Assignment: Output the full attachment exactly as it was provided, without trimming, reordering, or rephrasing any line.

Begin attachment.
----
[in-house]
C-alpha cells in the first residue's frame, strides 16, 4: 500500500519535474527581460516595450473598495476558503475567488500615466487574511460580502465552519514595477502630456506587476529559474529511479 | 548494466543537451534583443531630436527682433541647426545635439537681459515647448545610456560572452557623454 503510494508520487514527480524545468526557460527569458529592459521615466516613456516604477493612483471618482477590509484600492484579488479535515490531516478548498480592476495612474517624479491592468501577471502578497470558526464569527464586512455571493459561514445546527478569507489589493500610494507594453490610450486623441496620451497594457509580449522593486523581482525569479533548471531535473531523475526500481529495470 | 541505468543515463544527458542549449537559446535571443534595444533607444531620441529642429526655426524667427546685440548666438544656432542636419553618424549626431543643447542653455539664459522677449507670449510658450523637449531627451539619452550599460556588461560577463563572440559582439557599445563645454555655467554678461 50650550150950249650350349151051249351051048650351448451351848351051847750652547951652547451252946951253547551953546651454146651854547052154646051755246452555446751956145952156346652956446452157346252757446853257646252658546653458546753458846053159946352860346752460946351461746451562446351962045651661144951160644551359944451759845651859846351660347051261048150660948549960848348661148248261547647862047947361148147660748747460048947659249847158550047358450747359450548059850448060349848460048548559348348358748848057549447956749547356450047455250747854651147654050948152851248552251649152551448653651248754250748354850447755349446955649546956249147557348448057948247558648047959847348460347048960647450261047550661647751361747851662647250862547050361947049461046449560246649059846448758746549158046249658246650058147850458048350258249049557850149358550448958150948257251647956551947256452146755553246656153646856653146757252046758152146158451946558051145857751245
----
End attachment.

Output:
[in-house]
C-alpha cells in the first residue's frame, strides 16, 4: 500500500519535474527581460516595450473598495476558503475567488500615466487574511460580502465552519514595477502630456506587476529559474529511479 | 548494466543537451534583443531630436527682433541647426545635439537681459515647448545610456560572452557623454 503510494508520487514527480524545468526557460527569458529592459521615466516613456516604477493612483471618482477590509484600492484579488479535515490531516478548498480592476495612474517624479491592468501577471502578497470558526464569527464586512455571493459561514445546527478569507489589493500610494507594453490610450486623441496620451497594457509580449522593486523581482525569479533548471531535473531523475526500481529495470 | 541505468543515463544527458542549449537559446535571443534595444533607444531620441529642429526655426524667427546685440548666438544656432542636419553618424549626431543643447542653455539664459522677449507670449510658450523637449531627451539619452550599460556588461560577463563572440559582439557599445563645454555655467554678461 50650550150950249650350349151051249351051048650351448451351848351051847750652547951652547451252946951253547551953546651454146651854547052154646051755246452555446751956145952156346652956446452157346252757446853257646252658546653458546753458846053159946352860346752460946351461746451562446351962045651661144951160644551359944451759845651859846351660347051261048150660948549960848348661148248261547647862047947361148147660748747460048947659249847158550047358450747359450548059850448060349848460048548559348348358748848057549447956749547356450047455250747854651147654050948152851248552251649152551448653651248754250748354850447755349446955649546956249147557348448057948247558648047959847348460347048960647450261047550661647751361747851662647250862547050361947049461046449560246649059846448758746549158046249658246650058147850458048350258249049557850149358550448958150948257251647956551947256452146755553246656153646856653146757252046758152146158451946558051145857751245